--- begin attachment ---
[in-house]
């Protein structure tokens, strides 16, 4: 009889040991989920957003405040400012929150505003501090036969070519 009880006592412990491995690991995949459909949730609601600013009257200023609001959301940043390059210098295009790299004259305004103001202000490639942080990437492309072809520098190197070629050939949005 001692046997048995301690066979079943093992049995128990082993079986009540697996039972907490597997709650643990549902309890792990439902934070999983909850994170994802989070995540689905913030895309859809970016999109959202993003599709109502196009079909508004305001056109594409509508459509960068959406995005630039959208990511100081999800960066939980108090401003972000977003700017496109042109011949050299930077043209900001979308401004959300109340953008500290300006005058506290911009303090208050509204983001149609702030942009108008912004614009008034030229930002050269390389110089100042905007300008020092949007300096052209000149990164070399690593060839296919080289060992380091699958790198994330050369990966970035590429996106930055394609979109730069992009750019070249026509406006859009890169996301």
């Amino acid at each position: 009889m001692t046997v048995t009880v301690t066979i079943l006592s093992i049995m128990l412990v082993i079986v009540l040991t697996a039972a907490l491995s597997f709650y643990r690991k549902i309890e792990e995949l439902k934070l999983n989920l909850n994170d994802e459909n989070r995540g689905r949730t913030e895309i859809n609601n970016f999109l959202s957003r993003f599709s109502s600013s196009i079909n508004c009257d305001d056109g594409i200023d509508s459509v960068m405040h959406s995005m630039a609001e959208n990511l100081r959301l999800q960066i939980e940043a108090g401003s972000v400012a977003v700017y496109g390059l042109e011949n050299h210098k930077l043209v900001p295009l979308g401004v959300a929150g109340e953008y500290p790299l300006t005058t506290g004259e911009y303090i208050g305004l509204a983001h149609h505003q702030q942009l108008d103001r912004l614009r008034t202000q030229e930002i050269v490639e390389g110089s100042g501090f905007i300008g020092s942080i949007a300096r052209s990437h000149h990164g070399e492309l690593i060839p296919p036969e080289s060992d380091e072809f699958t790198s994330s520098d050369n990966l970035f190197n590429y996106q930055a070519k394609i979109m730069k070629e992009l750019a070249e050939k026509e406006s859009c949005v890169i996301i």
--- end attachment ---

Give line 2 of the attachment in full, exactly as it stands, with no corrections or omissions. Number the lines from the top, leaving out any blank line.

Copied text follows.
């Protein structure tokens, strides 16, 4: 009889040991989920957003405040400012929150505003501090036969070519 009880006592412990491995690991995949459909949730609601600013009257200023609001959301940043390059210098295009790299004259305004103001202000490639942080990437492309072809520098190197070629050939949005 001692046997048995301690066979079943093992049995128990082993079986009540697996039972907490597997709650643990549902309890792990439902934070999983909850994170994802989070995540689905913030895309859809970016999109959202993003599709109502196009079909508004305001056109594409509508459509960068959406995005630039959208990511100081999800960066939980108090401003972000977003700017496109042109011949050299930077043209900001979308401004959300109340953008500290300006005058506290911009303090208050509204983001149609702030942009108008912004614009008034030229930002050269390389110089100042905007300008020092949007300096052209000149990164070399690593060839296919080289060992380091699958790198994330050369990966970035590429996106930055394609979109730069992009750019070249026509406006859009890169996301």